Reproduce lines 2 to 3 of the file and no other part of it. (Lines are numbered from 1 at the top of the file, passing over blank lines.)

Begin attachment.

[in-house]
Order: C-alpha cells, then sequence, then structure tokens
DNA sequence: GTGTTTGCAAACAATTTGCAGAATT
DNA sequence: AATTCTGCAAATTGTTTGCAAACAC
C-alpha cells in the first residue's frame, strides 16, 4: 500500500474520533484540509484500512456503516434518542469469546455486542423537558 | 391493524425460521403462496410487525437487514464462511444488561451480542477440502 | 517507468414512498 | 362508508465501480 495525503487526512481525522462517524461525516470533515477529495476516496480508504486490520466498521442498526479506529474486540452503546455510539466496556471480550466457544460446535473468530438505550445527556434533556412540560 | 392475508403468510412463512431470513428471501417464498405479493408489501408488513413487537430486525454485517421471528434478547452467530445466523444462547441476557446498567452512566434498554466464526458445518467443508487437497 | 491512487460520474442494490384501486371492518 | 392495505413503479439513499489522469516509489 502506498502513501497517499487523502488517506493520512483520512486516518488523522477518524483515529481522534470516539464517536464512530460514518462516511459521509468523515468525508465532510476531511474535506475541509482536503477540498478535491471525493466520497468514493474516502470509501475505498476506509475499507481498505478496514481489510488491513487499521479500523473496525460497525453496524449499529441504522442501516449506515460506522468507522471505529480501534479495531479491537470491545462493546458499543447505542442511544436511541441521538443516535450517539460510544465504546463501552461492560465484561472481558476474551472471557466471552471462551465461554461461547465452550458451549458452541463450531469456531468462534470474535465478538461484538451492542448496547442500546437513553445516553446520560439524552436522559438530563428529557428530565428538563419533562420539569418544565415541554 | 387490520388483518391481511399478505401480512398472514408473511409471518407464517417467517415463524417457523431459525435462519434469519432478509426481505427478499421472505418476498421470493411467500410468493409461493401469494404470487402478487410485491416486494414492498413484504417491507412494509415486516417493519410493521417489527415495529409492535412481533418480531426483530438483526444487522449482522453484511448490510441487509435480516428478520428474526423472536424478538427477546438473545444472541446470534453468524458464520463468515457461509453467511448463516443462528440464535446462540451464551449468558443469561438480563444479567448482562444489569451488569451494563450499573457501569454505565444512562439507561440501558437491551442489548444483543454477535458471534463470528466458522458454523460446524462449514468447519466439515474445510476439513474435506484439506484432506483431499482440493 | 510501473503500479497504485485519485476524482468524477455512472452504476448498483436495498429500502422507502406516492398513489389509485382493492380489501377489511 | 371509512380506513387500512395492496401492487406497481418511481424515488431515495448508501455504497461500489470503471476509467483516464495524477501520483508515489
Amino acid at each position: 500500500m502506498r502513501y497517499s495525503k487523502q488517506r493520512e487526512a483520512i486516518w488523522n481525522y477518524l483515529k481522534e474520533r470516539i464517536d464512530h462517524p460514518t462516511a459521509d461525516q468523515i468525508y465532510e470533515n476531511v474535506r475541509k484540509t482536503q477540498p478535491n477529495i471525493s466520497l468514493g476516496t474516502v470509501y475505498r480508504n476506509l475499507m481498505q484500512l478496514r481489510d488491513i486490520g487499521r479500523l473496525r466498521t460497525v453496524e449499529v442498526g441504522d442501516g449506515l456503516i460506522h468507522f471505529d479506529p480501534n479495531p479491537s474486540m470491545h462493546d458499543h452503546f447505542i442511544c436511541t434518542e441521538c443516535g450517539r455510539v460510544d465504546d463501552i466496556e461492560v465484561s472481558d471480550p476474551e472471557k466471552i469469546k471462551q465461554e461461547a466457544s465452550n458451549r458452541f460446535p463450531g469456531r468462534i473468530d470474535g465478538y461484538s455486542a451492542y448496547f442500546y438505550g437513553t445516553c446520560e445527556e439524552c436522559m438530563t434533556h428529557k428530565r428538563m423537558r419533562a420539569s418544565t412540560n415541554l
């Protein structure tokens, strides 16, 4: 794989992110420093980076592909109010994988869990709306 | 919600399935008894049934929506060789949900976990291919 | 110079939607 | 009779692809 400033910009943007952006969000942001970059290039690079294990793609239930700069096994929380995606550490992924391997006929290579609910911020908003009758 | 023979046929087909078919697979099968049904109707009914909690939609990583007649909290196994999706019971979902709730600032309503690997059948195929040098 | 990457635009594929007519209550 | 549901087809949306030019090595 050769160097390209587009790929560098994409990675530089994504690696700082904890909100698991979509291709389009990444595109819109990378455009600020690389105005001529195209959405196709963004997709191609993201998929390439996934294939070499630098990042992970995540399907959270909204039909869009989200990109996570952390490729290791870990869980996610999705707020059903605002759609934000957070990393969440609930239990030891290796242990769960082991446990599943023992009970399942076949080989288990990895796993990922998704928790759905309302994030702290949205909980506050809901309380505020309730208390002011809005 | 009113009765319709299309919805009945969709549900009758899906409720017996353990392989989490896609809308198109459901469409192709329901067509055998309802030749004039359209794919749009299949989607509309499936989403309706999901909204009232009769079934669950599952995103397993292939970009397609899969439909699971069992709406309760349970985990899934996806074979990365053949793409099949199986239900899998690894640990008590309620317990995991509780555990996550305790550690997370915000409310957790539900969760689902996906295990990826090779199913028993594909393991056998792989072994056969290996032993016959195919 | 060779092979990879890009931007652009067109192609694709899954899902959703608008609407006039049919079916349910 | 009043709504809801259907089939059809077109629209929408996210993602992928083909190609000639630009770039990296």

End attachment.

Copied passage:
Order: C-alpha cells, then sequence, then structure tokens
DNA sequence: GTGTTTGCAAACAATTTGCAGAATT